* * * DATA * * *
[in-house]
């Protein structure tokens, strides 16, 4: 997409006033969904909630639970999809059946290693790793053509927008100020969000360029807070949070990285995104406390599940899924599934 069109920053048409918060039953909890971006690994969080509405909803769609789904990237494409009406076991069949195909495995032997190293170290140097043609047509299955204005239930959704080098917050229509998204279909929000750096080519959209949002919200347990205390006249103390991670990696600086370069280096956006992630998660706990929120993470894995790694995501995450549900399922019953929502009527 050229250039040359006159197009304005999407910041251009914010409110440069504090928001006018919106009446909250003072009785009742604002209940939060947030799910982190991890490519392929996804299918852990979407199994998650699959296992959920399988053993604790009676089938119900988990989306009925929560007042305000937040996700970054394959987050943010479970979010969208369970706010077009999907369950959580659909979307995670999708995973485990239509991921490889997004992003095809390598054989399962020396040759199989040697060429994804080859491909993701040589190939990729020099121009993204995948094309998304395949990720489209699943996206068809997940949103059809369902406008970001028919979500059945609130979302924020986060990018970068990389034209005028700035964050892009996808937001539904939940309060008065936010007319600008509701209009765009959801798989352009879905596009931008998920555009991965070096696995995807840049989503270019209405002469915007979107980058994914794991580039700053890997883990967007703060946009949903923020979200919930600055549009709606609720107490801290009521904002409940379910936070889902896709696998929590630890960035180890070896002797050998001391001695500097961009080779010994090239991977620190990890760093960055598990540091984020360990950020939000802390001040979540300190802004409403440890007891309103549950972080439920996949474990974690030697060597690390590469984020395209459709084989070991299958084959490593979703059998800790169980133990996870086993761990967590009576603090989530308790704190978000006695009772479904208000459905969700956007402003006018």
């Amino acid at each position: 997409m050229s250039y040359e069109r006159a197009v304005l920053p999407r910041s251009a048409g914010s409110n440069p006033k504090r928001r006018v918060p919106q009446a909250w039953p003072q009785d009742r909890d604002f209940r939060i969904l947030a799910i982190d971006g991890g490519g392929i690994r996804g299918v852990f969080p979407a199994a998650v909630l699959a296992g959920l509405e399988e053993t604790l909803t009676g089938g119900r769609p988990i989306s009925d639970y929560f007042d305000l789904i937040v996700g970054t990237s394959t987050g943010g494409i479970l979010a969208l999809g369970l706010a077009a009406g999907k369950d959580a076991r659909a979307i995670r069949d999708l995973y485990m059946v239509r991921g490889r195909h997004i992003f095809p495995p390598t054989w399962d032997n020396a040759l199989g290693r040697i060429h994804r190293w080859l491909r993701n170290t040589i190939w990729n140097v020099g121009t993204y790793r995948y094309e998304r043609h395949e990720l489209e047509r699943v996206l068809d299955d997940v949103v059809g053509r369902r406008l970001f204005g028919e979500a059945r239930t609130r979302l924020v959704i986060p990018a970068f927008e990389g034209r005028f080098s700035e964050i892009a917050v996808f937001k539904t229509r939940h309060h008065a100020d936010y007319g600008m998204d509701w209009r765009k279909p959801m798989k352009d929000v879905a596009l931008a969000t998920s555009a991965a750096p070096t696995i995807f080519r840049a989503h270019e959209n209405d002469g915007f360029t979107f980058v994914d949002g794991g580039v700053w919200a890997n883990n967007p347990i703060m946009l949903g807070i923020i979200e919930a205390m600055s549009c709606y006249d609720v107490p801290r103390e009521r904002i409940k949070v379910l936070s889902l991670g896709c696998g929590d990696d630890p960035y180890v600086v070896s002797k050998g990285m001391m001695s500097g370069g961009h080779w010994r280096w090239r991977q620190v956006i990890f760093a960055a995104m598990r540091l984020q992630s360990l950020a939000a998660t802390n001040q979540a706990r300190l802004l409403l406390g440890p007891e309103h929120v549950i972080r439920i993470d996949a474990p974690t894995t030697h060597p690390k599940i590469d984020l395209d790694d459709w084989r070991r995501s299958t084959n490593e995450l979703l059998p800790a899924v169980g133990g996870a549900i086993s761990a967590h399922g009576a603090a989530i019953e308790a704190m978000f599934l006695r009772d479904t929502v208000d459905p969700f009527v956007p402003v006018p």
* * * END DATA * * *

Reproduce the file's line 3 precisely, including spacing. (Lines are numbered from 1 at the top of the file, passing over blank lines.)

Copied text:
């Amino acid at each position: 997409m050229s250039y040359e069109r006159a197009v304005l920053p999407r910041s251009a048409g914010s409110n440069p006033k504090r928001r006018v918060p919106q009446a909250w039953p003072q009785d009742r909890d604002f209940r939060i969904l947030a799910i982190d971006g991890g490519g392929i690994r996804g299918v852990f969080p979407a199994a998650v909630l699959a296992g959920l509405e399988e053993t604790l909803t009676g089938g119900r769609p988990i989306s009925d639970y929560f007042d305000l789904i937040v996700g970054t990237s394959t987050g943010g494409i479970l979010a969208l999809g369970l706010a077009a009406g999907k369950d959580a076991r659909a979307i995670r069949d999708l995973y485990m059946v239509r991921g490889r195909h997004i992003f095809p495995p390598t054989w399962d032997n020396a040759l199989g290693r040697i060429h994804r190293w080859l491909r993701n170290t040589i190939w990729n140097v020099g121009t993204y790793r995948y094309e998304r043609h395949e990720l489209e047509r699943v996206l068809d299955d997940v949103v059809g053509r369902r406008l970001f204005g028919e979500a059945r239930t609130r979302l924020v959704i986060p990018a970068f927008e990389g034209r005028f080098s700035e964050i892009a917050v996808f937001k539904t229509r939940h309060h008065a100020d936010y007319g600008m998204d509701w209009r765009k279909p959801m798989k352009d929000v879905a596009l931008a969000t998920s555009a991965a750096p070096t696995i995807f080519r840049a989503h270019e959209n209405d002469g915007f360029t979107f980058v994914d949002g794991g580039v700053w919200a890997n883990n967007p347990i703060m946009l949903g807070i923020i979200e919930a205390m600055s549009c709606y006249d609720v107490p801290r103390e009521r904002i409940k949070v379910l936070s889902l991670g896709c696998g929590d990696d630890p960035y180890v600086v070896s002797k050998g990285m001391m001695s500097g370069g961009h080779w010994r280096w090239r991977q620190v956006i990890f760093a960055a995104m598990r540091l984020q992630s360990l950020a939000a998660t802390n001040q979540a706990r300190l802004l409403l406390g440890p007891e309103h929120v549950i972080r439920i993470d996949a474990p974690t894995t030697h060597p690390k599940i590469d984020l395209d790694d459709w084989r070991r995501s299958t084959n490593e995450l979703l059998p800790a899924v169980g133990g996870a549900i086993s761990a967590h399922g009576a603090a989530i019953e308790a704190m978000f599934l006695r009772d479904t929502v208000d459905p969700f009527v956007p402003v006018p």